June 22, 2008
June 22, 2008
June 25, 2008
Electrical and Computer
13.174.1 - 13.174.7
An Argument and Example for the Early Introduction of Threads
Teaching concurrency to undergraduates has always been a challenge, partly because actual experience with multiprocessor machines has not always been easy to arrange. We are now moving into a time when such machines will be the rule rather than the exception, but teaching concurrency is still difficult. Most of the principles used in designing for concurrent execution have traditionally been taught in the operating systems class, a class which is normally not encountered until fairly late in a student’s academic career. This paper argues that students need exposure to concurrency much earlier and that those topics should be covered in the core courses so that students obtain early, positive experience with threaded applications. A particular design for a set of assignments is presented, using Mandelbrot iteration1 because it is a compute-bound application for which students can see remarkable speedup and because the end result is an attractive, highly motivating piece of software that students can get excited about.
Many courses taught in Computer Science (CS) and Computer Engineering (CE) on the undergraduate level must deal with issues of concurrency. Any course which requires students to produce graphical user interfaces would do well to place that topic in the context of threading, for the simple reason that some event responses initiate heavy computations. If the user interface becomes frozen because of a menu choice or some other user manipulation, the user’s satisfaction level plummets. If the computations so initiated are made to take place in a separate thread, then the interface itself remains responsive.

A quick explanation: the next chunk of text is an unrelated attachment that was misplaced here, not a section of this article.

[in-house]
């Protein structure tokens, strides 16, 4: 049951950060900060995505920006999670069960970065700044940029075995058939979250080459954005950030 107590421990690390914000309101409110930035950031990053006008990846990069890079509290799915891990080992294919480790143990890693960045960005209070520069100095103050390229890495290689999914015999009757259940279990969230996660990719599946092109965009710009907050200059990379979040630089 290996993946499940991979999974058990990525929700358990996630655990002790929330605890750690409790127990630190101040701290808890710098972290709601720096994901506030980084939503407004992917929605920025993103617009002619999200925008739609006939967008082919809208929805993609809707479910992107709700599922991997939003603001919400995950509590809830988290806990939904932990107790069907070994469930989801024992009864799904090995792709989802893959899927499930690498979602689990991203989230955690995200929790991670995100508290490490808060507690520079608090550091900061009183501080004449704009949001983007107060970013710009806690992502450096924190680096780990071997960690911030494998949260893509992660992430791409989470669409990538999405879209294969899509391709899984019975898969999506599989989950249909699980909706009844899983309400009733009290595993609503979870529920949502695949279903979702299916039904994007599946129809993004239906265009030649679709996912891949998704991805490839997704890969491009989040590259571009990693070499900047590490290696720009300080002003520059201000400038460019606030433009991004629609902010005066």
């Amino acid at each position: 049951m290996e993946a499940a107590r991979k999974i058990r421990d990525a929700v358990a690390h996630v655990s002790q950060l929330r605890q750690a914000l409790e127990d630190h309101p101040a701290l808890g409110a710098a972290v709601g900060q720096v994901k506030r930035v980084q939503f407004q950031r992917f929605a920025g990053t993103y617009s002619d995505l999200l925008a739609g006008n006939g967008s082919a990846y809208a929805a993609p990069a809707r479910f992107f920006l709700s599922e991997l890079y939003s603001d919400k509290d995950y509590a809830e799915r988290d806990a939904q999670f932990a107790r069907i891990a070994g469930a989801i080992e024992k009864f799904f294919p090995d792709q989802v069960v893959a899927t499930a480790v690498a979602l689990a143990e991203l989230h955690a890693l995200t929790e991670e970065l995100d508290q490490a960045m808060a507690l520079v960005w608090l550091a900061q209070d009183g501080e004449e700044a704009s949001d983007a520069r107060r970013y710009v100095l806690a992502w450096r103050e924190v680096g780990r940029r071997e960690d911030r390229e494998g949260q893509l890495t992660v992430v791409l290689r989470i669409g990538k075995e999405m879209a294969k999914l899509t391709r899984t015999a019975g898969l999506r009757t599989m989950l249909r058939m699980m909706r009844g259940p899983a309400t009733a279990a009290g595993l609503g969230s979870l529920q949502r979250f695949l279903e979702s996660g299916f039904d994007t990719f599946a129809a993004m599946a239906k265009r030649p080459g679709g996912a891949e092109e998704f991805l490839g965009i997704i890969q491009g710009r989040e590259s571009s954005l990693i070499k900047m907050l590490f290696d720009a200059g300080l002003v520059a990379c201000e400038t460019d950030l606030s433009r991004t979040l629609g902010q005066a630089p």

Another place where concurrency is extremely valuable is in a computer gaming course, where the graphics are animated and involve entities on the screen that appear to be acting independently and simultaneously. The most natural way to achieve this effect is with separate threads. However, if students have not mastered threading before they enter this type of course there will need to be a major effort devoted to their accommodating this topic on the front end of the course.
Much accommodation must be made by the student before he or she can be said to be proficient with threading. Ultimately the student must deal with some tricky and difficult issues to achieve proper synchronization and communication, but early in the study of the topic it is useful and appropriate to shield the student from such issues and give time for mastering the mechanics of dividing up a problem and consolidating the results produced by multiple threads.
Making room in the core of the CS or CE major for a solid introduction to threading will make it much more natural to discuss the more difficult issues involved as they occur in advanced
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